How long is the IB/M program?
The program is a three-year program, across six consecutive semesters, beginning with the fall semester. The courses and experiences are highly prescribed and sequential.
Do you offer a four-year teacher certification program?
No. UConn is accredited to offer a five-year Integrated Bachelor’s/Master’s program only.
Which courses are required?
Download the IB/M program guidelines which include a sample semester sequence of the required courses for each major. All IB/M students are required to take US history (HIST 1501 or 1502) and PSYC 1100. Students must also fulfill University general education requirements. Consult the list of approved general education courses and the sample semester sequences when selecting courses.
If I take summer and winter session classes can I finish the program sooner?
No. The education courses are taken in sequence.
Can non-IB/M students take undergraduate teacher education courses?
No. Students must be admitted to the IB/M program to enroll in undergraduate teacher education courses.
Can I minor in teacher education?
Do you certify in Art Education, Physical Education or Early Childhood Education?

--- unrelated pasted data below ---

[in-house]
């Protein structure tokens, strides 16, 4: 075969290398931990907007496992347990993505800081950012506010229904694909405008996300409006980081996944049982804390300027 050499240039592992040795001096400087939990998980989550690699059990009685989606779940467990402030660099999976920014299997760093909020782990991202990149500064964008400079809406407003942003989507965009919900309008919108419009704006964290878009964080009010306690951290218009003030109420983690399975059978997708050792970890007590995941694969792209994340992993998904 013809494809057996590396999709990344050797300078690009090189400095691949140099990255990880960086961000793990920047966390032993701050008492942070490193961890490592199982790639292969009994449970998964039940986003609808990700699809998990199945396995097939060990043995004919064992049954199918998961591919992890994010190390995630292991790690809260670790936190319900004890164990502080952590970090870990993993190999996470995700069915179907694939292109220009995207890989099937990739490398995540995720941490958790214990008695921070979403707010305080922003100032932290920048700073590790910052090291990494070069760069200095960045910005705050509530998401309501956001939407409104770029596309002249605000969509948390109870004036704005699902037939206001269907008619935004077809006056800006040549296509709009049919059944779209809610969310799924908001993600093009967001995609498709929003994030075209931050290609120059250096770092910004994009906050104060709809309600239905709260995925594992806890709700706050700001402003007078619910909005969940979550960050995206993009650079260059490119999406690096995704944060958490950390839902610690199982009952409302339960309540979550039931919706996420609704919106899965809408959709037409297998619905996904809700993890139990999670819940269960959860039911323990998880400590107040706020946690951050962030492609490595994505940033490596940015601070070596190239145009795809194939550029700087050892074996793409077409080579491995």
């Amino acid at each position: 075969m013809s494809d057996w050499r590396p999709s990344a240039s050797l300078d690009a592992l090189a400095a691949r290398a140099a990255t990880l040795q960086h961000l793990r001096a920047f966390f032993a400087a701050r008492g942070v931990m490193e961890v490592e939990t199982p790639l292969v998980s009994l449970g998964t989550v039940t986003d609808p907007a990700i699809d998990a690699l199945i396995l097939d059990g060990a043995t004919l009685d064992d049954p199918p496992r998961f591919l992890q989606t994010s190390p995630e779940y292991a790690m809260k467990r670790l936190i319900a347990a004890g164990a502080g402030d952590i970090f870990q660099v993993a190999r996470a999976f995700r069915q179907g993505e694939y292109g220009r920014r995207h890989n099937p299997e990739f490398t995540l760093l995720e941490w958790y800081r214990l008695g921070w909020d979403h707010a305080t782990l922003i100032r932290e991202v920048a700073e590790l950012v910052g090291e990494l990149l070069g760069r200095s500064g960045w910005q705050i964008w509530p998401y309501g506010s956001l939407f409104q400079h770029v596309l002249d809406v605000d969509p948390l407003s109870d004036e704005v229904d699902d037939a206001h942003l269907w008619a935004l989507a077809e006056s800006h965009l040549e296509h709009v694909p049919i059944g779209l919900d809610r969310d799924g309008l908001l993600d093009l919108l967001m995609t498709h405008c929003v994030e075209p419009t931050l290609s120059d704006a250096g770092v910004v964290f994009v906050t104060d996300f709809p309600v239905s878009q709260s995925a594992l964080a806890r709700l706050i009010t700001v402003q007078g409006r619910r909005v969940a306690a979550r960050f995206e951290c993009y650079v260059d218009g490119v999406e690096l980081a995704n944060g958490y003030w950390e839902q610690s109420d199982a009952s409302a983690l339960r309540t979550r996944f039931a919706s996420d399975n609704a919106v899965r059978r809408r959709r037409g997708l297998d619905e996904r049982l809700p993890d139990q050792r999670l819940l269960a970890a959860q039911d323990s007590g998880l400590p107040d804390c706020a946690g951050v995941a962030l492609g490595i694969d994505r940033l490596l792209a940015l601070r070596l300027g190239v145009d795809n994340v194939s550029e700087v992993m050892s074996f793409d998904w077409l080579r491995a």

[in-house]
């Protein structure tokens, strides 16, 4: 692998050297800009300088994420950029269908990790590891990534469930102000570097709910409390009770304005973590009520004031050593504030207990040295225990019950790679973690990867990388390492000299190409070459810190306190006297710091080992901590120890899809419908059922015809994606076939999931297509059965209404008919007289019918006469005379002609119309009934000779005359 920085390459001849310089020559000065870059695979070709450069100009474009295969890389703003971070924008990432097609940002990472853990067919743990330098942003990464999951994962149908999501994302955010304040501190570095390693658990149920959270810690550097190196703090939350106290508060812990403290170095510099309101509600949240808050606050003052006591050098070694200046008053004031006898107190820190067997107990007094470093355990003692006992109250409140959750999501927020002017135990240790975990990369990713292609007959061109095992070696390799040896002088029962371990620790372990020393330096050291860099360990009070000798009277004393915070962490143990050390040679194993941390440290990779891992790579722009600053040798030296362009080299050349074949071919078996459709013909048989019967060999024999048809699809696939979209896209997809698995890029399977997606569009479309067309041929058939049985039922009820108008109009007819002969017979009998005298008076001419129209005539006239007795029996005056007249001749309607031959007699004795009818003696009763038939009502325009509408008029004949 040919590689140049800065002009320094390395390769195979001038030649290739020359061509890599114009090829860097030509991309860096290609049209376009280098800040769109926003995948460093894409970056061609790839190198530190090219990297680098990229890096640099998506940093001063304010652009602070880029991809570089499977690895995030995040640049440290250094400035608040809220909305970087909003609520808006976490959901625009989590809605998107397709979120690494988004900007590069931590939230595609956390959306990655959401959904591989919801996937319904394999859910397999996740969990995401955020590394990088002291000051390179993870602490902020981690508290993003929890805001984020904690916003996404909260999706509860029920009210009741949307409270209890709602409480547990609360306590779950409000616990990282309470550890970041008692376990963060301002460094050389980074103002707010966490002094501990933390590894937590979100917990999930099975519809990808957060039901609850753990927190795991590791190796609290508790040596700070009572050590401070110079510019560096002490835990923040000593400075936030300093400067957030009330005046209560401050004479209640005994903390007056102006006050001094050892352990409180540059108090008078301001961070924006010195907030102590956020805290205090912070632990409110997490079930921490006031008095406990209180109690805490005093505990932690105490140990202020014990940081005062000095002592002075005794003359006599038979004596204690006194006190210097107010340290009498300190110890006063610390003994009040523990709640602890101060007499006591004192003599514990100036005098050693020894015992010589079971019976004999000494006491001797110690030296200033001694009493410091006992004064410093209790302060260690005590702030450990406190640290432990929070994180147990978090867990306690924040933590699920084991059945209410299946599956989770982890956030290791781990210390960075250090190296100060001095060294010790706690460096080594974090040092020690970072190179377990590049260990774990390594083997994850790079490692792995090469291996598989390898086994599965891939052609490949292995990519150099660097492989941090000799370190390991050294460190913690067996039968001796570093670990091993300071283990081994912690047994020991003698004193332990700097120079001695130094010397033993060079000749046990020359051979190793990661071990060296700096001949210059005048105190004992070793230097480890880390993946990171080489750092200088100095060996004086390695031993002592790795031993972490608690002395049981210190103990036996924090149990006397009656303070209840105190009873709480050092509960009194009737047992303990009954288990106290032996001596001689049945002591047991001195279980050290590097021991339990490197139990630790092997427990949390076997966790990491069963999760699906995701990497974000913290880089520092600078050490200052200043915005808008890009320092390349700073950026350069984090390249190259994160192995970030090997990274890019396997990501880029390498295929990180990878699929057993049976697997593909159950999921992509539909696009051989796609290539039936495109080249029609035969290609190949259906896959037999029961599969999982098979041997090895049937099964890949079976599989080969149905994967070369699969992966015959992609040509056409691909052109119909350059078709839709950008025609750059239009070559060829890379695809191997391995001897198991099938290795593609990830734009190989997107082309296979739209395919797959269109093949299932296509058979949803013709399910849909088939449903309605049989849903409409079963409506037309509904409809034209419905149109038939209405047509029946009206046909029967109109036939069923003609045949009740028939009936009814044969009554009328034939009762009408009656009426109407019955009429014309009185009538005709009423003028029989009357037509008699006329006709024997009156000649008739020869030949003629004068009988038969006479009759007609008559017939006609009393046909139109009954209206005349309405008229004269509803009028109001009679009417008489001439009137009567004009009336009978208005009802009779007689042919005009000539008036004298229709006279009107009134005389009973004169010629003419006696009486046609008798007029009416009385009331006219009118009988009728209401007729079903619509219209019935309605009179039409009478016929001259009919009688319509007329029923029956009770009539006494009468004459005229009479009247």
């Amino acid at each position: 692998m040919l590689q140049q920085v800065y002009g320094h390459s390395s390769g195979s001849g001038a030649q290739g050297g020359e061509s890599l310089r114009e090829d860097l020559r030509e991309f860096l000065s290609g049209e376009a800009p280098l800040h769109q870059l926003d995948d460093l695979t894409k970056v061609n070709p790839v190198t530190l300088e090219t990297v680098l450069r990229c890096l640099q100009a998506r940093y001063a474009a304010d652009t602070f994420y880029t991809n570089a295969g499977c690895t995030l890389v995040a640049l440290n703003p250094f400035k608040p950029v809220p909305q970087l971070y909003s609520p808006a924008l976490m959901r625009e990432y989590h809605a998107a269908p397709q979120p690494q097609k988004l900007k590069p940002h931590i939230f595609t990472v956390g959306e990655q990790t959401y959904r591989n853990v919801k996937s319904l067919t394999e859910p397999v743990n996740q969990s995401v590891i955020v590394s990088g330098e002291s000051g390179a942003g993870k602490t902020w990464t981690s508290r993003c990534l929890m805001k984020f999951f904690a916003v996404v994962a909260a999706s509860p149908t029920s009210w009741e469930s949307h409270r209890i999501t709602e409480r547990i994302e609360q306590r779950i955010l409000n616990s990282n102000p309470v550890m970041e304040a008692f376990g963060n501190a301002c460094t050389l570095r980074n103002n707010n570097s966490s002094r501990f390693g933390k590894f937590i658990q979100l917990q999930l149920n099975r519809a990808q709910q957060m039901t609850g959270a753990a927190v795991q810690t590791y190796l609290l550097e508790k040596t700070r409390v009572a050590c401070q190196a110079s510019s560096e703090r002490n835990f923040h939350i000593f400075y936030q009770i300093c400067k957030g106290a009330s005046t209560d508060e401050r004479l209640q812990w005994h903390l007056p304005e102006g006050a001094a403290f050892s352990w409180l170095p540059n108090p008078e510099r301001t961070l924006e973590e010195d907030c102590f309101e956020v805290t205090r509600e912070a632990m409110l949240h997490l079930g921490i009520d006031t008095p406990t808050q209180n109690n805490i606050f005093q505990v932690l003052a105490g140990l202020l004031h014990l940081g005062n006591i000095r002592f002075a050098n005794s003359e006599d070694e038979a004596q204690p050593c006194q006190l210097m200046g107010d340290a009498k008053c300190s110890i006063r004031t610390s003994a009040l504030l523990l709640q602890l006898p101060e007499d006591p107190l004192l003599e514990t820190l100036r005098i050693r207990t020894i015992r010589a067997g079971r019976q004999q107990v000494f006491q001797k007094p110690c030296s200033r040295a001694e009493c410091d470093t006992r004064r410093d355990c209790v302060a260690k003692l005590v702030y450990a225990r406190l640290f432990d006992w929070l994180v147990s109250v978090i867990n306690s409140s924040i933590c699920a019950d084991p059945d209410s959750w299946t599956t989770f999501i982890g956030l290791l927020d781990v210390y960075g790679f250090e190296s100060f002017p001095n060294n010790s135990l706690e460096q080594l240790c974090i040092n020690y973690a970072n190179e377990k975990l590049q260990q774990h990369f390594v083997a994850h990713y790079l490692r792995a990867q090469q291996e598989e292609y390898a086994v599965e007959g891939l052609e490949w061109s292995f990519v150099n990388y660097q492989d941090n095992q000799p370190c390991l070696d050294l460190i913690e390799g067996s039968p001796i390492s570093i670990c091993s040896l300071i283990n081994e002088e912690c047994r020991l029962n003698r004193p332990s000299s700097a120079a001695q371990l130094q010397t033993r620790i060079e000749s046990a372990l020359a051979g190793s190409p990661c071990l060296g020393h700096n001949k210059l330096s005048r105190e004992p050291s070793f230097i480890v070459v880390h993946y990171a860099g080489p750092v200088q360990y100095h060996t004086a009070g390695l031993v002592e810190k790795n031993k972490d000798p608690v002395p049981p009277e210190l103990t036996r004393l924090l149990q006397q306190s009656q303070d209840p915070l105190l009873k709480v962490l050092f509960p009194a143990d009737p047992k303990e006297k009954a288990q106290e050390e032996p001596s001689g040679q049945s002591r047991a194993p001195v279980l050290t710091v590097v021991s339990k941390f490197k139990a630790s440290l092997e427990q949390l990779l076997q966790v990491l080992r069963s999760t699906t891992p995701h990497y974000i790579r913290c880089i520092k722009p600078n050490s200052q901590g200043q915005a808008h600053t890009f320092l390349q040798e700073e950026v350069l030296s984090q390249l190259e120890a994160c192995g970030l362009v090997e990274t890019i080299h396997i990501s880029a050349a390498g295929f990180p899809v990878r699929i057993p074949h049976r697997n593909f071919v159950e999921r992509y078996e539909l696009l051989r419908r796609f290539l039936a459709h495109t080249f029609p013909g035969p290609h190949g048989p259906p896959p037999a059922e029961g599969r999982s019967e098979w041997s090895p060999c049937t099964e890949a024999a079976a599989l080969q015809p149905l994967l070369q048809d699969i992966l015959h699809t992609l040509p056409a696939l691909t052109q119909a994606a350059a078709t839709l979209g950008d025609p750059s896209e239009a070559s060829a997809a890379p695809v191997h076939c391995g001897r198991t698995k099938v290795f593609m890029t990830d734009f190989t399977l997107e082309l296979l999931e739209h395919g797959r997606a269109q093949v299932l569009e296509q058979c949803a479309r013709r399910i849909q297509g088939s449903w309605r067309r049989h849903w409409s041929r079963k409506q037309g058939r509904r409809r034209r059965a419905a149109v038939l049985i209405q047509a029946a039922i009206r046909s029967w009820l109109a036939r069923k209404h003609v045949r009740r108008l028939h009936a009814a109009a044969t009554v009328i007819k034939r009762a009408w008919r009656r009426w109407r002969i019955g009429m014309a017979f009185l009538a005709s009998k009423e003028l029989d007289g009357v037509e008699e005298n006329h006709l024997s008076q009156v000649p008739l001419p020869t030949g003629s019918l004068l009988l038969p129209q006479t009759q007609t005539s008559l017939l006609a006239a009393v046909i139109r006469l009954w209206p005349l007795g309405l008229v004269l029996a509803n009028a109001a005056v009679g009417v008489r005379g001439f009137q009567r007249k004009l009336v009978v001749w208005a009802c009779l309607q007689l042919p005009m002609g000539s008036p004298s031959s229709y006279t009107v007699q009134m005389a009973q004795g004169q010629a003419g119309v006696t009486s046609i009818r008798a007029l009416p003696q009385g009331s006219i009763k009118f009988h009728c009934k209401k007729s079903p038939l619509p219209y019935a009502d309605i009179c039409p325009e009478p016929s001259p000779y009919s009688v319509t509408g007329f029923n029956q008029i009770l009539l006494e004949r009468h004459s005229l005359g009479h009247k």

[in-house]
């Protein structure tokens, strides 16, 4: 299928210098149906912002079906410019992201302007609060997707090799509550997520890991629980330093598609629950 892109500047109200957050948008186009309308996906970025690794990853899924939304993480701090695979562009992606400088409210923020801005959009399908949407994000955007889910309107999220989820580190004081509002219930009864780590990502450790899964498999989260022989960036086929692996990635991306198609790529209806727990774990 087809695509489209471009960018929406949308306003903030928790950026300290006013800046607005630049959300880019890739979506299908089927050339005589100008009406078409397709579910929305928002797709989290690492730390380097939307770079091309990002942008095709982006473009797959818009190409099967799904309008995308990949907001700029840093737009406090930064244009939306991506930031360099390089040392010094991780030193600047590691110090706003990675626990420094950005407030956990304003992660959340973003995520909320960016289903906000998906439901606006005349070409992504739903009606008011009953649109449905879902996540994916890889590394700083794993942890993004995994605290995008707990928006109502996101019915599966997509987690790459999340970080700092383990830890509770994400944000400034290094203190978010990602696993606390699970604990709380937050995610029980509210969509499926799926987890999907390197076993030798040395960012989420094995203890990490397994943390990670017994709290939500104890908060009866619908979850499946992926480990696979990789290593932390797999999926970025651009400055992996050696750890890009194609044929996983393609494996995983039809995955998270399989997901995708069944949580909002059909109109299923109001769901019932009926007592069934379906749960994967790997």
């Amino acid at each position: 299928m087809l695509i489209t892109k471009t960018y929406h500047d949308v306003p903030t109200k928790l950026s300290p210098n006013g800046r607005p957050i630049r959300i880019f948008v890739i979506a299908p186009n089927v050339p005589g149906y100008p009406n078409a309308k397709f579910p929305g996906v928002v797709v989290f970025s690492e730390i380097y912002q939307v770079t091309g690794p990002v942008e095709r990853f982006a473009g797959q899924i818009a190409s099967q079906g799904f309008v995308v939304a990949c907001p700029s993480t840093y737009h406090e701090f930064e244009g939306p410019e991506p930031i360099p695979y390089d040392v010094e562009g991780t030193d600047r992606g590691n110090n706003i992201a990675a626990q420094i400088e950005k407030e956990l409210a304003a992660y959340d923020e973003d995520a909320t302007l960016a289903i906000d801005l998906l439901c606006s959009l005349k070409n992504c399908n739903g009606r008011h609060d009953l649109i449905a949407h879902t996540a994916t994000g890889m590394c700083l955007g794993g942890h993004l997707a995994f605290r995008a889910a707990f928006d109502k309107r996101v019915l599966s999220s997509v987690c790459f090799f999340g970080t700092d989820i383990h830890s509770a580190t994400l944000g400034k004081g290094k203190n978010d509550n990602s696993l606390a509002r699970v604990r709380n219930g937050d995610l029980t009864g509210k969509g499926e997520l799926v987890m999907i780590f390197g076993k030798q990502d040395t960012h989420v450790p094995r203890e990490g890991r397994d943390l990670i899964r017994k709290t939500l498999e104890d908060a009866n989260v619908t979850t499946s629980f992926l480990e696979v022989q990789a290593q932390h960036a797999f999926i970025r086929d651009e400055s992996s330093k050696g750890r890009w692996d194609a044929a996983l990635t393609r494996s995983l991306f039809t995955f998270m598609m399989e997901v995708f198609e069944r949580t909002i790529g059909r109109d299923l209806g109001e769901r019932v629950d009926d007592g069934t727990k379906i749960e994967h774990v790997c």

No. UConn is not accredited to prepare teachers to be certified in these areas.
Can I get dual certification?
No. UConn is accredited to prepare students for initial certifications in only one content area.
When will I start student teaching?
IB/M students complete five school-based clinic placements: two junior year observation placements (one fall semester, one spring semester), two senior year placements including student teaching (spring semester), and a fifth year internship (full year). Students will have a diversity of placements in our professional development centers.
Where are the clinic placements?
The IB/M program has built working relationships with selected public school districts known as Professional Development Centers (PDC’s). PDC’s are comprised of elementary, middle, and high schools within each of the following districts: Coventry, East Hartford, Glastonbury, Hartford, Manchester, Mansfield, Windham, Willington, and Windsor.
I would like to do my student teaching in my hometown. Is this possible?
No. Students will be placed in one of our PDC’s.
Where can I get more information?
Is financial assistance available?
Yes. Financial assistance includes: